United States has labeled oil as a strategic asset because we don’t want any single country to dominate our energy supply. We also don’t want other country to dominate our food supply, like wheat or corn. That is why it is so important to move to label medicine as a strategic asset. If you don’t have medicine, your population’s health deteriorates and can’t defend themselves if there is a disease.

Epoch Times Photo
A worker at the Dexxon pharmacutical plant holds up a package of their Doxylin antibiotics drug in the Israeli town of Or Akiva on Nov. 8, 2001. Doxylin is the trade name for Doxycycline Hydrochloride, one of the three antibiotics effective in combating anthrax infections. (David Silverman/Getty Images)

Epoch Times: Is there a medicine that would immediately run into shortage, and be used as a leverage against United States in the event of a conflict with China?

Ms. Gibson: From my research, there is an entire class of antibiotics called Cephalosporin, of which China is dominating the production of the raw material needed for making it. They are used to treat pneumonia, bronchitis, strep throat, and other serious bacterial infections.

If China cuts our supply, we would only have whatever amount there is available on the shelf. I do not know how much stockpile of Cephalosporin there is in the United States, but it is conceivable that within months the situation would become extremely hazardous.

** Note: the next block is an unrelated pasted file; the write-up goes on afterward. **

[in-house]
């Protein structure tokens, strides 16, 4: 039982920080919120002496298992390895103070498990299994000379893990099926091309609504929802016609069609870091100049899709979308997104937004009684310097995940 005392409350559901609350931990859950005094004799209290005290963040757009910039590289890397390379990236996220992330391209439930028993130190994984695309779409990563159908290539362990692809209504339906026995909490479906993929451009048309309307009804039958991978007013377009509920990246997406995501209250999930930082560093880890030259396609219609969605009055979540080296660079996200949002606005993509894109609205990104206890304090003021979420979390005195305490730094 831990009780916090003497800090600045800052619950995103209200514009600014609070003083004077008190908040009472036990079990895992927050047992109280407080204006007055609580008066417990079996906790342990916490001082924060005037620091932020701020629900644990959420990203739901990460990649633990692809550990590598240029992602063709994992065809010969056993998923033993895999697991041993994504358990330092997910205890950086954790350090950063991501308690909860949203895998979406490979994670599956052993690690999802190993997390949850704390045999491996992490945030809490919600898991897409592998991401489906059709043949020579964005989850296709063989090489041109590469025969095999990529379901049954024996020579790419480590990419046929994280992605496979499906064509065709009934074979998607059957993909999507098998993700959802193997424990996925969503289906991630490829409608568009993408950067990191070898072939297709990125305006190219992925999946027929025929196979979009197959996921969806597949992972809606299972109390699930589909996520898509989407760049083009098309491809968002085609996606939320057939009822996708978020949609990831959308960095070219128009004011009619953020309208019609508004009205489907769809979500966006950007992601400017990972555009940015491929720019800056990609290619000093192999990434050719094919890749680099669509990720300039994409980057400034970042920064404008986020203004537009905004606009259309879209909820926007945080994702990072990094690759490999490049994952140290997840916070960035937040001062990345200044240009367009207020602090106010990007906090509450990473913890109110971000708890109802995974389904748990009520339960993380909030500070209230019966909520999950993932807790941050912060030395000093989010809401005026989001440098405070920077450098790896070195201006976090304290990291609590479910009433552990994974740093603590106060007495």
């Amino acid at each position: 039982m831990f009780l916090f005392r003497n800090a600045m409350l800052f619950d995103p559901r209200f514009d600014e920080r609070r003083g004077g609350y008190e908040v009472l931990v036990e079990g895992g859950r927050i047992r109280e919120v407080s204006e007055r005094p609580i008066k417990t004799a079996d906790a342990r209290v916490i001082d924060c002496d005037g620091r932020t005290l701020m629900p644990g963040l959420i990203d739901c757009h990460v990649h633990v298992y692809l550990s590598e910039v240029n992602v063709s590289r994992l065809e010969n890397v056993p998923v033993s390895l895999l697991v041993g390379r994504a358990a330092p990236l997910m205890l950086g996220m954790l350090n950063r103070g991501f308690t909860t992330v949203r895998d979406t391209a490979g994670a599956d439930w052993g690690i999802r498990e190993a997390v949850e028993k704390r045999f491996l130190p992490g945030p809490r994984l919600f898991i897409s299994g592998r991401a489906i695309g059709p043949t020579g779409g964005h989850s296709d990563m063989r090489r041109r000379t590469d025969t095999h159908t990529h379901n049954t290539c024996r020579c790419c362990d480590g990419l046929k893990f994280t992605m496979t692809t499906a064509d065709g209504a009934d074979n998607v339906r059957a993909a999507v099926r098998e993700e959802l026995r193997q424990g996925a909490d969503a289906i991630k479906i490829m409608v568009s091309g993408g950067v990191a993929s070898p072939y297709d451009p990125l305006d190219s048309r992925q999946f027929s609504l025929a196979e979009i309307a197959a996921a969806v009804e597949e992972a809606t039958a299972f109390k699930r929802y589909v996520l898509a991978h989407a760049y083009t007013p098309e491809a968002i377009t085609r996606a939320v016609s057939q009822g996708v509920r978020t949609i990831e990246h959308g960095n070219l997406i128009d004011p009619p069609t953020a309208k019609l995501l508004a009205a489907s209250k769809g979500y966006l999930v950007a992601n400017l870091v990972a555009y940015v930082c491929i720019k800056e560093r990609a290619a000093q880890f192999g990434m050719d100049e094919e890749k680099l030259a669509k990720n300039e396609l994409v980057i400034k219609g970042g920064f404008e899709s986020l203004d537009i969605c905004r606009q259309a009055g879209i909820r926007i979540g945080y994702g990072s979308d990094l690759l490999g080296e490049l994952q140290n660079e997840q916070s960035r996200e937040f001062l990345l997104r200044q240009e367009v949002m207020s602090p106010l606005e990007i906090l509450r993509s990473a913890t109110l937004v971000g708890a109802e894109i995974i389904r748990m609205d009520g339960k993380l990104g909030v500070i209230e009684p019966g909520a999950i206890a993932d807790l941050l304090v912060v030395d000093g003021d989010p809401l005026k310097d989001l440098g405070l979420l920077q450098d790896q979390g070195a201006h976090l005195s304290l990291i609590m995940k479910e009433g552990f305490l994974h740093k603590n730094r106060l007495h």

The Department of Defense does maintain a list of essential drugs that are supposed to be maintained in abundance, yet those are the finished drugs, whereas in many cases like Cephalosporin we are relying on China for the raw material to produce those drugs. We already discovered our dependence on China for the production of Doxycycline, the antidote for treating the biological weapon anthrax, after the 2001 anthrax attack in the United States.

Epoch Times: Is there any legislative or executive action that you would like to see to address our vulnerability due to dependence on Chinese-made medicine?

Ms. Gibson: I want to see a tracking and forecasting system, where stockpile of our essential medicines and the sources of their ingredients are closely monitored. This would be a system that conducts risk assessment based on the supply chain, where the companies and the countries that are making these medicines are assessed, so that our strategic vulnerability can be identified.

In addition to tracking we also need an interagency taskforce to forecast global supply and demand of medicine, just as in the case of how oil is treated by the Department of Energy. Currently there is a lack of transparency and we don’t know why many medicines are constantly in shortage. We need to have a system to find out if there is deliberate market manipulation or other factors.

Such an interagency taskforce should involve the Food and Drug Administration, Department of Homeland Security, and perhaps others, like the Department of Defense and Department of Veterans Affairs. This system will serve as an analytical tool for the private sector but also as a platform for the public interest.